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The emperor must have known that surah 2.va/holy_father/benedict_xvi/speeches/2006/septe…er/documents/hf_ben-xvi_spe_20060912_university-regensburg_en.which. The vision of Saint Paul. Is the conviction that acting unreasonably contradicts God's nature merely a Greek idea. even that of rationality.itself rather marginal to the dialogue as a whole . as a Byzantine shaped by Greek philosophy. the New Testament and the Qur'an. or weapons of any kind. he addresses his interlocutor with a startling brusqueness.. According to some of the experts. this is probably one of the suras of the early period.vatican. In the seventh conversation (διάλεξις . or any other means of threatening a person with death.” The emperor. here I would like to discuss only one point . Violence is incompatible with the nature of God and the nature of the soul.Meeting with the representatives of science at the University of Regensburg 11/21/10 1:18 PM those of his Persian interlocutor. we are faced with an unavoidable dilemma. But naturally the emperor also knew the instructions. Logos means both reason and word .".and not acting reasonably (σὺν λόγω) is contrary to God's nature. while necessarily returning repeatedly to the relationship between . such as the difference in treatment accorded to those who have the "Book" and the "infidels". and that nothing would oblige him to reveal the truth to us. and deals especially with the image of God and of man.controversy) edited by Professor Khoury. saying: "Show me just what Mohammed brought that was new.as they were called . in the context of the issue of "faith and reason". Here Khoury quotes a work of the noted French Islamist R. Acts 16:6-10) . The dialogue ranges widely over the structures of faith contained in the Bible and in the Qur'an. when Mohammed was still powerless and under threat. who saw the roads to Asia barred and in a dream saw a Macedonian man plead with him: "Come over to Macedonia and help us!" (cf. concerning holy war.html Page 2 of 8 . 256 reads: "There is no compulsion in religion".this vision can be interpreted as a "distillation" of the intrinsic necessity of a rapprochement between Biblical faith and Greek inquiry. a brusqueness that we find unacceptable. who points out that Ibn Hazm went so far as to state that God is not bound even by his own word. and the logos is God. Theodore Khoury.. and there you will find things only evil and inhuman. At this point. The decisive statement in this argument against violent conversion is this: not to act in accordance with reason is contrary to God's nature.a reason which is creative and capable of self-communication. he says. Were it God's will. we would even have to practise idolatry. says the Evangelist. the emperor touches on the theme of the holy war. Without descending to details. after having expressed himself so forcefully. σὺν λόγω. In the beginning was the logos. such as his command to spread by the sword the faith he preached. But for Muslim teaching. The encounter between the Biblical message and Greek thought did not happen by chance. Arnaldez. as far as understanding of God and thus the concrete practice of religion is concerned. Whoever would lead someone to faith needs the ability to speak well and to reason properly. John thus spoke the final word on the biblical concept of God. It is not my intention to discuss this question in the present lecture. God is absolutely transcendent. with logos. one does not need a strong arm. I found interesting and which can serve as the starting-point for my reflections on this issue. Modifying the first verse of the Book of Genesis.. goes on to explain in detail the reasons why spreading the faith through violence is something unreasonable. observes: For the emperor. developed later and recorded in the Qur'an. John began the prologue of his Gospel with the words: "In the beginning was the λόγος". without violence and threats. This is the very word used by the emperor: God acts. or is it always and intrinsically true? I believe that here we can see the profound harmony between what is Greek in the best sense of the word and the biblical understanding of faith in God. precisely as reason. not the body.. the first verse of the whole Bible. His will is not bound up with any of our categories. http://www. "is not pleased by blood . Faith is born of the soul. To convince a reasonable soul. The editor. "God". and in this word all the often toilsome and tortuous threads of biblical faith find their culmination and synthesis. on the central question about the relationship between religion and violence in general.three "Laws" or "rules of life": the Old Testament. this statement is self-evident.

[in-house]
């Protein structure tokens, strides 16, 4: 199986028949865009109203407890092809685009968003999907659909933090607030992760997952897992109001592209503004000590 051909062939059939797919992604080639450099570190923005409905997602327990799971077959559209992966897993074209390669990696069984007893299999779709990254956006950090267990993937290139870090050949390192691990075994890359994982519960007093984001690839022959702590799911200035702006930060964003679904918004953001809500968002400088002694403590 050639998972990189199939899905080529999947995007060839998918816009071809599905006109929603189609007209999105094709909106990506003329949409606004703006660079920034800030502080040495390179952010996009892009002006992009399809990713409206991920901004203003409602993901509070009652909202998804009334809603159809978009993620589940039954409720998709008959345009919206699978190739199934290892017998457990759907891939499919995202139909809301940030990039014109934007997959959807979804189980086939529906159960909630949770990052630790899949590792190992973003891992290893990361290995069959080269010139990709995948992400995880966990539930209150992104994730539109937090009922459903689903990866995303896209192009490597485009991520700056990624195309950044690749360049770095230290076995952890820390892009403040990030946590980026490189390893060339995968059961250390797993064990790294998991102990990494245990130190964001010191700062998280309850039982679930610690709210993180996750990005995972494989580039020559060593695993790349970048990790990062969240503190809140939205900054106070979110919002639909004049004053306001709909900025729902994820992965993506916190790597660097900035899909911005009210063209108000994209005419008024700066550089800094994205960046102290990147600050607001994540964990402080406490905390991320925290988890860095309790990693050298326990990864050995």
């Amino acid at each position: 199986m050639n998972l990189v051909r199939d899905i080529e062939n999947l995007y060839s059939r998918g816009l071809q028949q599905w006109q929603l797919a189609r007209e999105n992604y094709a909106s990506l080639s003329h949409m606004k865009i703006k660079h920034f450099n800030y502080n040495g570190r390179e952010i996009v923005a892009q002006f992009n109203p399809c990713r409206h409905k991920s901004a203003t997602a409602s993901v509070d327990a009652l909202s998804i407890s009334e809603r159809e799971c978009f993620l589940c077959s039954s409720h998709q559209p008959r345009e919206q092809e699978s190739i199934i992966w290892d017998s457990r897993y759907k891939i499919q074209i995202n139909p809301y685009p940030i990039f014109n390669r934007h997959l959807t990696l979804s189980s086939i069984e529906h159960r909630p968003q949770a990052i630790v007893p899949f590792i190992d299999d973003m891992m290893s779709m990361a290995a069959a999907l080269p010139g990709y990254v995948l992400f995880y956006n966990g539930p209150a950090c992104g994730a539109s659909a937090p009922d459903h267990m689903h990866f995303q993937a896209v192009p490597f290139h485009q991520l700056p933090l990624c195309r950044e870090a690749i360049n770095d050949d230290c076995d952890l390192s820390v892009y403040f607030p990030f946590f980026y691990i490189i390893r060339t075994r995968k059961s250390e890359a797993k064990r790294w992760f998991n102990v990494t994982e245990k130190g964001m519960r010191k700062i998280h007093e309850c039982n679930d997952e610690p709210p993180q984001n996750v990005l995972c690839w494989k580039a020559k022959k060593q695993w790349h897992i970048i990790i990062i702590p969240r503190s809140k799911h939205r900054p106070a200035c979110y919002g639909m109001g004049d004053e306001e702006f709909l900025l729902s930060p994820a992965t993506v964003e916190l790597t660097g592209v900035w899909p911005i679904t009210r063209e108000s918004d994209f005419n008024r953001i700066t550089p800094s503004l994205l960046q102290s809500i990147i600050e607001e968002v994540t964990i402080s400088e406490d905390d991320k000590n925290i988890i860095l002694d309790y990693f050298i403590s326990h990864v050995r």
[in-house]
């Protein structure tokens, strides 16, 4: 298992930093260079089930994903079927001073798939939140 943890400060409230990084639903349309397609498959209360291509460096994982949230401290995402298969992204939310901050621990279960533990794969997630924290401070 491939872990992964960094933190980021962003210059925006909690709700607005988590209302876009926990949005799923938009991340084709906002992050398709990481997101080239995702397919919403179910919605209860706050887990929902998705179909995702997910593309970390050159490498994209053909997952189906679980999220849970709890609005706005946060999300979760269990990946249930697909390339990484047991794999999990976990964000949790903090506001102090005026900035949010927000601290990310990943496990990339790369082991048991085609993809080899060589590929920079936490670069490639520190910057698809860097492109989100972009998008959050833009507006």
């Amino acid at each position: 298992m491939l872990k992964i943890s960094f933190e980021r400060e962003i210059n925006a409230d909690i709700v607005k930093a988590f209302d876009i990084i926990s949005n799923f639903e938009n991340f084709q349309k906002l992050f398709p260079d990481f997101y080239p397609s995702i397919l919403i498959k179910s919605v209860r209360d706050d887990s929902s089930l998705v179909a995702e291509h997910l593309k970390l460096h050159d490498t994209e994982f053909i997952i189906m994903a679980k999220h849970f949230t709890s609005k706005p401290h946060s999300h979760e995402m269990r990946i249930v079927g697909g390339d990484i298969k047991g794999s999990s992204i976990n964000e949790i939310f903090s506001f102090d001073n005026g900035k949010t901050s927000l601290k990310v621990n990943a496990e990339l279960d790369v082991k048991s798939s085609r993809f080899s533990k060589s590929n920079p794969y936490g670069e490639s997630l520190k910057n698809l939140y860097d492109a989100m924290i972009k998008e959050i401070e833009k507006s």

God's transcendence and otherness are so exalted that our reason. A profound encounter of faith and reason is taking place here. God does not become more divine when we push him away from us in a sheer. The thesis that the critically purified Greek heritage forms an integral part of Christian faith http://www. Ps 115).is more than a simple (and in that sense really less than satisfactory) translation of the Hebrew text: it is an independent textual witness and a distinct and important step in the history of revelation. This new understanding of God is accompanied by a kind of enlightenment. From the very heart of Christian faith and. Beyond this is the realm of God's freedom. Given this convergence. between his eternal Creator Spirit and our created reason there exists a real analogy. has acted and continues to act lovingly on our behalf. impenetrable voluntarism. one which brought about this encounter in a way that was decisive for the birth and spread of Christianity. Eph 3:19). it is not surprising that Christianity. revealed from the burning bush. despite its origins and some significant developments in the East. This inner rapprochement between Biblical faith and Greek philosophical inquiry was an event of decisive importance not only from the standpoint of the history of religions. Christian worship is. resulting in a mutual enrichment evident especially in the later wisdom literature. in its later developments. but also from that of world history . a name which separates this God from all other divinities with their many names and simply asserts being. The mysterious name of God.va/holy_father/benedict_xvi/speeches/2006/septe…er/documents/hf_ben-xvi_spe_20060912_university-regensburg_en. as Saint Paul says. rather.Meeting with the representatives of science at the University of Regensburg 11/21/10 1:18 PM In point of fact.html Page 3 of 8 . to which Socrates' attempt to vanquish and transcend myth stands in close analogy. Today we know that the Greek translation of the Old Testament produced at Alexandria . Rom 12:1). Manuel II was able to say: Not to act "with logos" is contrary to God's nature. "transcends" knowledge and is thereby capable of perceiving more than thought alone (cf. nonetheless it continues to be love of the God who is Logos. an encounter between genuine enlightenment and religion. In all honesty. already presents a challenge to the notion of myth.vatican. Consequently. despite the bitter conflict with those Hellenistic rulers who sought to accommodate it forcibly to the customs and idolatrous cult of the Greeks. the truly divine God is the God who has revealed himself as logos and. this rapprochement had been going on for some time. the heart of Greek thought now joined to faith.it is an event which concerns us even today. in which . in the Hellenistic period. are no longer an authentic mirror of God. This gives rise to positions which clearly approach those of Ibn Hazm and might even lead to the image of a capricious God. love. was proclaimed as the God of heaven and earth and described in a simple formula which echoes the words uttered at the burning bush: "I am". We can also express this the other way around: this convergence. encountered the best of Greek thought at a deep level. finally took on its historically decisive character in Europe. whose deepest possibilities remain eternally unattainable and hidden behind his actual decisions. in virtue of which he could have done the opposite of everything he has actually done. one must observe that in the late Middle Ages we find trends in theology which would sunder this synthesis between the Greek spirit and the Christian spirit. who is not even bound to truth and goodness. as logos.as the Fourth Lateran Council in 1215 stated unlikeness remains infinitely greater than likeness. an Israel now deprived of its land and worship. led to the claim that we can only know God's voluntas ordinata. there arose with Duns Scotus a voluntarism which. biblical faith. yet not to the point of abolishing analogy and its language. the process which started at the burning bush came to new maturity at the time of the Exile. our sense of the true and good."λογικη λατρεία". again to quote Paul .the Septuagint . Certainly. Within the Old Testament. when the God of Israel. worship in harmony with the eternal Word and with our reason (cf. with the subsequent addition of the Roman heritage. In contrast with the so-called intellectualism of Augustine and Thomas. which finds stark expression in the mockery of gods who are merely the work of human hands (cf. at the same time. "I am". created Europe and remains the foundation of what can rightly be called Europe. As opposed to this. Thus. the faith of the Church has always insisted that between God and us.